Okay, so here's the hypothetical deal:

An author writes a Halloween story about a place that really does exist. Legends about this location have existed for decades--since the early 1900s--a bona fide ghost town, a town that no longer exists but people in the area retell paranormal legends about the place. Now, in the author's story, there are no paranormal events--it just serves as the setting for a tongue-in-cheek Halloween story.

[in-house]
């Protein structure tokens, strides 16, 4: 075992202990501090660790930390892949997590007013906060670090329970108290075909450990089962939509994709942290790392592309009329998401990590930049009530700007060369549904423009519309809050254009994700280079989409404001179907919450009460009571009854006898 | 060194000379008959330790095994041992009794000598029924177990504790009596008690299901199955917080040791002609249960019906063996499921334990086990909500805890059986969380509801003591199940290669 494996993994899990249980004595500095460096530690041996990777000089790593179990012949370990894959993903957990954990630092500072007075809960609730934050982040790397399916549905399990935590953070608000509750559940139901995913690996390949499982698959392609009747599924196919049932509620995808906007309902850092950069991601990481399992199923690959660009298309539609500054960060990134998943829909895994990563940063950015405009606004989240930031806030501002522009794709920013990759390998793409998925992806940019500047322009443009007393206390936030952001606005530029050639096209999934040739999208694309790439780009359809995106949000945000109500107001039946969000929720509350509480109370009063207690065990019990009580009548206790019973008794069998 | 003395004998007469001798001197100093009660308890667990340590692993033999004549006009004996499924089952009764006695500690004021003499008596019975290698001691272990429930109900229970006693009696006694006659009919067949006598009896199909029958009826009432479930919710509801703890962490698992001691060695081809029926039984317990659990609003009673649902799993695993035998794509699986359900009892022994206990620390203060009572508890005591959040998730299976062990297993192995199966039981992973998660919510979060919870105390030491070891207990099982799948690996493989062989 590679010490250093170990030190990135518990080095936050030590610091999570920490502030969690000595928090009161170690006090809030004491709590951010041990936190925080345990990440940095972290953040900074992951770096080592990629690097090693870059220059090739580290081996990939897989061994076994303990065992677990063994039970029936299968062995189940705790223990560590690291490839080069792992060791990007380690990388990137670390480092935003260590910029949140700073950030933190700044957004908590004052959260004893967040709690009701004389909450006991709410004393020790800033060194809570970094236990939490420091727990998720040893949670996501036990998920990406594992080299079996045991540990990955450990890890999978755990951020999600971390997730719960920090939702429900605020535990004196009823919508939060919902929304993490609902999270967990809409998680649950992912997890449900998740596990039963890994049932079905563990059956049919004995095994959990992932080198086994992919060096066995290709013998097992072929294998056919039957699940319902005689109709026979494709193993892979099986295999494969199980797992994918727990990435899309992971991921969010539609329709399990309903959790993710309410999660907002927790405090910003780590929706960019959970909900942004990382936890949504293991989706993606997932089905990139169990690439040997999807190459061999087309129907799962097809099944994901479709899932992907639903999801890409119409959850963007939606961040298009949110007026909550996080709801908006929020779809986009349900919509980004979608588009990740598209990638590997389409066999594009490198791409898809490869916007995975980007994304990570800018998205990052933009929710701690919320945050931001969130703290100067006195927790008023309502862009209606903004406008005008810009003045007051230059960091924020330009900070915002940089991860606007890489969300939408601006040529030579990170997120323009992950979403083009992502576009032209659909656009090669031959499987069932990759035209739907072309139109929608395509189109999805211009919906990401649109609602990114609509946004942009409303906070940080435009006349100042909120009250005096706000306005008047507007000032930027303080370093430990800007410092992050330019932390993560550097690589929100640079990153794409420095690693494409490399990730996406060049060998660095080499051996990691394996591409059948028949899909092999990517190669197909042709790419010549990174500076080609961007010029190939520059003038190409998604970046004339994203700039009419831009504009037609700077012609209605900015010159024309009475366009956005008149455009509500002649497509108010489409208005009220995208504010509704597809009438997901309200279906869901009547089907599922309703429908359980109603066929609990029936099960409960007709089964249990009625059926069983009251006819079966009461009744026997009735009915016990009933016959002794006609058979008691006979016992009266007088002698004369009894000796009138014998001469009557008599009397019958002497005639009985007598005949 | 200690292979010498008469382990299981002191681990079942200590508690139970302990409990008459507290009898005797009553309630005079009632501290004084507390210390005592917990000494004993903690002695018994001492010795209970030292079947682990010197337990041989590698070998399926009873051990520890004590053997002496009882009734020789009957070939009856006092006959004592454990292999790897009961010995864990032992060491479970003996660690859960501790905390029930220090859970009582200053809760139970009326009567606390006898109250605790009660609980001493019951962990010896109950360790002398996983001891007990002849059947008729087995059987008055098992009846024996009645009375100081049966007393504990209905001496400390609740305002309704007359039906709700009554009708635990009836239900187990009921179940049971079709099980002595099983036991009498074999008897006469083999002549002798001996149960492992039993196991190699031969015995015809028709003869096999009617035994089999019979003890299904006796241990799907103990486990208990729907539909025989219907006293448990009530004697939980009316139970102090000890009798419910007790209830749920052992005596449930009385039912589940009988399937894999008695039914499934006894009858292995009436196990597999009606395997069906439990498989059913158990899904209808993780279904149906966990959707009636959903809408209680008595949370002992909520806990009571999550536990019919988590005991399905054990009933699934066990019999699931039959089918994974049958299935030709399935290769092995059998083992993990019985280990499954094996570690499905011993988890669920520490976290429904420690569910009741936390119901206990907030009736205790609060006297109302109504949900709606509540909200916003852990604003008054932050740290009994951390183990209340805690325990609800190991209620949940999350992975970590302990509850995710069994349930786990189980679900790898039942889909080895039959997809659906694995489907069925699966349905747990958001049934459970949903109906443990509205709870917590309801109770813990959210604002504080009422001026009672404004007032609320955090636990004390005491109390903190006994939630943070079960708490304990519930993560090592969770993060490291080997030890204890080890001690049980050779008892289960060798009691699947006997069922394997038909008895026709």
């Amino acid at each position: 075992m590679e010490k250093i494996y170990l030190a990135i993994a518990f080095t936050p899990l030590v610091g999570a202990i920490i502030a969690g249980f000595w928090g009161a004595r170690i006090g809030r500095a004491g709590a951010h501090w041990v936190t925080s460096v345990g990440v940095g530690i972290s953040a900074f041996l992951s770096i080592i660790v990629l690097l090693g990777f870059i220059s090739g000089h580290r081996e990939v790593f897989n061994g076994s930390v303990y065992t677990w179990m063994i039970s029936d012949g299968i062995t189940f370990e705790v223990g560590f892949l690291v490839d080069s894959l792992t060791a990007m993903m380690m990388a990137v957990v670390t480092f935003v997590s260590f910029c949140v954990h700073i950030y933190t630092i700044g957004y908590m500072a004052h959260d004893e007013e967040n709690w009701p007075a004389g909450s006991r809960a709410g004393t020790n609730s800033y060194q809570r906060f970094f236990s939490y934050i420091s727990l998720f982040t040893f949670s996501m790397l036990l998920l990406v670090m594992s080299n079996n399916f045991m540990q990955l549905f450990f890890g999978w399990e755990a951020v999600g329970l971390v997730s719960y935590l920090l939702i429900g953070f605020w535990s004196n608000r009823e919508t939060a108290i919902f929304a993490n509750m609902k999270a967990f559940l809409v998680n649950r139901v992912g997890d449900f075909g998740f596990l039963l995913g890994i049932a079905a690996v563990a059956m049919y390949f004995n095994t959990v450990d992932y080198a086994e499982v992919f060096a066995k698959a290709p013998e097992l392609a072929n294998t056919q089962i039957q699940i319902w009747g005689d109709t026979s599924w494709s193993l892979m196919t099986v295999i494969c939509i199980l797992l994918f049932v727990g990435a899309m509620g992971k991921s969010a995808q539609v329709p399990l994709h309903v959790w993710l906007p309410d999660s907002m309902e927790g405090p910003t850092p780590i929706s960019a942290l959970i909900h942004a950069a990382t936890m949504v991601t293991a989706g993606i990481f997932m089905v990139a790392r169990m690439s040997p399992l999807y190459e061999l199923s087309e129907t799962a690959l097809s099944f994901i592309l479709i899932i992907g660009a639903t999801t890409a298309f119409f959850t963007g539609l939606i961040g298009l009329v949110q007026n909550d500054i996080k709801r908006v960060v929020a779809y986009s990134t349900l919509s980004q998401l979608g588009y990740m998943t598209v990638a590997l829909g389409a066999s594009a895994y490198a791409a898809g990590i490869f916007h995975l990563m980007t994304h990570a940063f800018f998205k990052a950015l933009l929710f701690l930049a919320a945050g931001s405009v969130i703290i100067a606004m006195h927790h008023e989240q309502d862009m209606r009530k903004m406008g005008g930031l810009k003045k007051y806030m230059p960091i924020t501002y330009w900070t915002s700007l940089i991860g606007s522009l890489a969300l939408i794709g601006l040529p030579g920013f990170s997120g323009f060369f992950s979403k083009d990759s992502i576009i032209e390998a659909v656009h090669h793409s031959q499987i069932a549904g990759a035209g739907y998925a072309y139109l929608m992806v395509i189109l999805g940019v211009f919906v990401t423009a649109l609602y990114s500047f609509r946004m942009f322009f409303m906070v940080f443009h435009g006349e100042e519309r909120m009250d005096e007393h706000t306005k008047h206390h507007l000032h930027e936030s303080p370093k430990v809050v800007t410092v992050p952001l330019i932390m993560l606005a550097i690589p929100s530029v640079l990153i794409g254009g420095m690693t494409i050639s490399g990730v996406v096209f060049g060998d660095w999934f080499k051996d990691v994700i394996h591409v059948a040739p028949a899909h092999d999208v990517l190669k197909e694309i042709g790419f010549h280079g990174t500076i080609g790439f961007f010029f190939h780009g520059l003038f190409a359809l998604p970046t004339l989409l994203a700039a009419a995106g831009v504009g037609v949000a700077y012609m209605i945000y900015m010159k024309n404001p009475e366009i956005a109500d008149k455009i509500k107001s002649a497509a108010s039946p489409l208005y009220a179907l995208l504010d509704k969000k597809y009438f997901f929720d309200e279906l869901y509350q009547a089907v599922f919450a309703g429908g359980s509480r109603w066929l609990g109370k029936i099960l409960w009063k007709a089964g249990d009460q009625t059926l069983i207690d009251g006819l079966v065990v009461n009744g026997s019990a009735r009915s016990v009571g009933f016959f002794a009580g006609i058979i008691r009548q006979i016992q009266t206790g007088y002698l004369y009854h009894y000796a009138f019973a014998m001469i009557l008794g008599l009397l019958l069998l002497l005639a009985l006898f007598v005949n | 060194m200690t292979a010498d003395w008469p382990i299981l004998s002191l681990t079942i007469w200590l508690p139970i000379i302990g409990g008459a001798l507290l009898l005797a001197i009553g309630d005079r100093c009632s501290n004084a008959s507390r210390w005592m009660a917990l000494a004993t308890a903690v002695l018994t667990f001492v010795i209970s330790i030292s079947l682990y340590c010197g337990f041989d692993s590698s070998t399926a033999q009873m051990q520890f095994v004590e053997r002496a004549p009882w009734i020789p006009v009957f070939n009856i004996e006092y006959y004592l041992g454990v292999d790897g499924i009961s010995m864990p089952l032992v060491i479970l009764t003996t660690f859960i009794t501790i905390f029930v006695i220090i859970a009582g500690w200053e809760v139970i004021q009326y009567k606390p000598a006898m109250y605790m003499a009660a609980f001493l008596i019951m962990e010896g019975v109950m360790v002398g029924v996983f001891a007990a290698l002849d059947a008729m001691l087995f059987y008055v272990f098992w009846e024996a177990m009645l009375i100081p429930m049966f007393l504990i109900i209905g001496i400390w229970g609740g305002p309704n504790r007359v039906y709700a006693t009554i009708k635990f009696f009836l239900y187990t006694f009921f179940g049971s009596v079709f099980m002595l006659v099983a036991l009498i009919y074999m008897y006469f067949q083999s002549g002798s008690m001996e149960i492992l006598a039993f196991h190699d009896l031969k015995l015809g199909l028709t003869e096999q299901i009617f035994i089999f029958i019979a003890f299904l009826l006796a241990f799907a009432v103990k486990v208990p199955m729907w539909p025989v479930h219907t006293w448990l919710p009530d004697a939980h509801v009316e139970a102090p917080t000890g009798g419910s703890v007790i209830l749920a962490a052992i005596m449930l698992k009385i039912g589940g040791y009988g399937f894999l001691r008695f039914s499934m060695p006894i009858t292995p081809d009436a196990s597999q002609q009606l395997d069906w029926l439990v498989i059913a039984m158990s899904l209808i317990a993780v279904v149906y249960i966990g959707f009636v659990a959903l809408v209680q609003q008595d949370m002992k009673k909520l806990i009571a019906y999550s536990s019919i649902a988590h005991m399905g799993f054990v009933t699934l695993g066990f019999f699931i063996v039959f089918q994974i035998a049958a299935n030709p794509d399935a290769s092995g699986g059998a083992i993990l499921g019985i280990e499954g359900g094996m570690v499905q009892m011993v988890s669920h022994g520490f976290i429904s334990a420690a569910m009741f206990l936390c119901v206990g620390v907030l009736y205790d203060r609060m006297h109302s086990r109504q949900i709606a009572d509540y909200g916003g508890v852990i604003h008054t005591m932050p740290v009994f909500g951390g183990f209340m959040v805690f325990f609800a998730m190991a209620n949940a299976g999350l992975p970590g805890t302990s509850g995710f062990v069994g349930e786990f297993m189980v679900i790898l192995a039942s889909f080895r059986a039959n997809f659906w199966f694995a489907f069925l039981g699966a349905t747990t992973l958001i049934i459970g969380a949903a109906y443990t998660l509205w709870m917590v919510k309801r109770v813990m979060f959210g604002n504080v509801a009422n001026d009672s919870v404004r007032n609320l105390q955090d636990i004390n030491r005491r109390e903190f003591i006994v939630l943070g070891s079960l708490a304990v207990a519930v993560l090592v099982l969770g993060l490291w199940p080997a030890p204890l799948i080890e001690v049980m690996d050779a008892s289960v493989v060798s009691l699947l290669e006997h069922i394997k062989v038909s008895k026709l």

So, the EIC of the house releasing this story gets a letter from the company that owns the land this ghost town sits upon, threatening to sue the company for 'tying the property to alleged paranormal activity.'

So here's the question..or two: first off, do the hundred years plus of folklore about this location constitute public domain? And second, can anyone actually stop the publication of a book because of the setting?

I think I know the answers to both questions. I'd be curious to see if I were right. There is at least one prior example of this company's attempted suppression of an article and a book which lists the town as a setting.